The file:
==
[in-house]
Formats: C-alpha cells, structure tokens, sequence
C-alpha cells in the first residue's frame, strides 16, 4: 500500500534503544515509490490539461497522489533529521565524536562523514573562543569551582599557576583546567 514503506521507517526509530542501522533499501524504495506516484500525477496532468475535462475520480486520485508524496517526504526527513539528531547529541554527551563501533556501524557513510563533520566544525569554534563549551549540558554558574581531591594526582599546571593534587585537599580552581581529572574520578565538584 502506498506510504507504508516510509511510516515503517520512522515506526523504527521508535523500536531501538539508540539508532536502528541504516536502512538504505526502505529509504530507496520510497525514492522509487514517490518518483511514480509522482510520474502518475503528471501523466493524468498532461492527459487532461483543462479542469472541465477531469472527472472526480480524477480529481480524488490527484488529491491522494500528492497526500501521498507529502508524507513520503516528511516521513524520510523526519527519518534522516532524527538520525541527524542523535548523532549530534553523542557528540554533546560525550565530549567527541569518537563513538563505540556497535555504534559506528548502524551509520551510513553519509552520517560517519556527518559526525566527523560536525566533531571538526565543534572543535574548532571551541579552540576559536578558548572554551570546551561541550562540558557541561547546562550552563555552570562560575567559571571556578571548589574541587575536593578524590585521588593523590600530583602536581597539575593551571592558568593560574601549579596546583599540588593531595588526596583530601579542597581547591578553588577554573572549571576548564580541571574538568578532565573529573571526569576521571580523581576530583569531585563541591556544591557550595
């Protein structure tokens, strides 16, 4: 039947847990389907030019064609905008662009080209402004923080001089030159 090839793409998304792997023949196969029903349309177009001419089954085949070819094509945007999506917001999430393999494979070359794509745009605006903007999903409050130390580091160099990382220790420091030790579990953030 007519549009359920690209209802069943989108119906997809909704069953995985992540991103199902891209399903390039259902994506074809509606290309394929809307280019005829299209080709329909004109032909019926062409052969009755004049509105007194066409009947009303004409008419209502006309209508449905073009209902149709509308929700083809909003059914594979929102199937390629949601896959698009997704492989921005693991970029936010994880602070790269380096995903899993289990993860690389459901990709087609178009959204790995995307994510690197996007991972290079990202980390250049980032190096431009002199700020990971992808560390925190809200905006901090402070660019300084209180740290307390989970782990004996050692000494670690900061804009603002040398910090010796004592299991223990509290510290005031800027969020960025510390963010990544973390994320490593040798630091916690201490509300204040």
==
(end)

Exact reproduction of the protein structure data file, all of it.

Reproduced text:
[in-house]
Formats: C-alpha cells, structure tokens, sequence
C-alpha cells in the first residue's frame, strides 16, 4: 500500500534503544515509490490539461497522489533529521565524536562523514573562543569551582599557576583546567 514503506521507517526509530542501522533499501524504495506516484500525477496532468475535462475520480486520485508524496517526504526527513539528531547529541554527551563501533556501524557513510563533520566544525569554534563549551549540558554558574581531591594526582599546571593534587585537599580552581581529572574520578565538584 502506498506510504507504508516510509511510516515503517520512522515506526523504527521508535523500536531501538539508540539508532536502528541504516536502512538504505526502505529509504530507496520510497525514492522509487514517490518518483511514480509522482510520474502518475503528471501523466493524468498532461492527459487532461483543462479542469472541465477531469472527472472526480480524477480529481480524488490527484488529491491522494500528492497526500501521498507529502508524507513520503516528511516521513524520510523526519527519518534522516532524527538520525541527524542523535548523532549530534553523542557528540554533546560525550565530549567527541569518537563513538563505540556497535555504534559506528548502524551509520551510513553519509552520517560517519556527518559526525566527523560536525566533531571538526565543534572543535574548532571551541579552540576559536578558548572554551570546551561541550562540558557541561547546562550552563555552570562560575567559571571556578571548589574541587575536593578524590585521588593523590600530583602536581597539575593551571592558568593560574601549579596546583599540588593531595588526596583530601579542597581547591578553588577554573572549571576548564580541571574538568578532565573529573571526569576521571580523581576530583569531585563541591556544591557550595
């Protein structure tokens, strides 16, 4: 039947847990389907030019064609905008662009080209402004923080001089030159 090839793409998304792997023949196969029903349309177009001419089954085949070819094509945007999506917001999430393999494979070359794509745009605006903007999903409050130390580091160099990382220790420091030790579990953030 007519549009359920690209209802069943989108119906997809909704069953995985992540991103199902891209399903390039259902994506074809509606290309394929809307280019005829299209080709329909004109032909019926062409052969009755004049509105007194066409009947009303004409008419209502006309209508449905073009209902149709509308929700083809909003059914594979929102199937390629949601896959698009997704492989921005693991970029936010994880602070790269380096995903899993289990993860690389459901990709087609178009959204790995995307994510690197996007991972290079990202980390250049980032190096431009002199700020990971992808560390925190809200905006901090402070660019300084209180740290307390989970782990004996050692000494670690900061804009603002040398910090010796004592299991223990509290510290005031800027969020960025510390963010990544973390994320490593040798630091916690201490509300204040």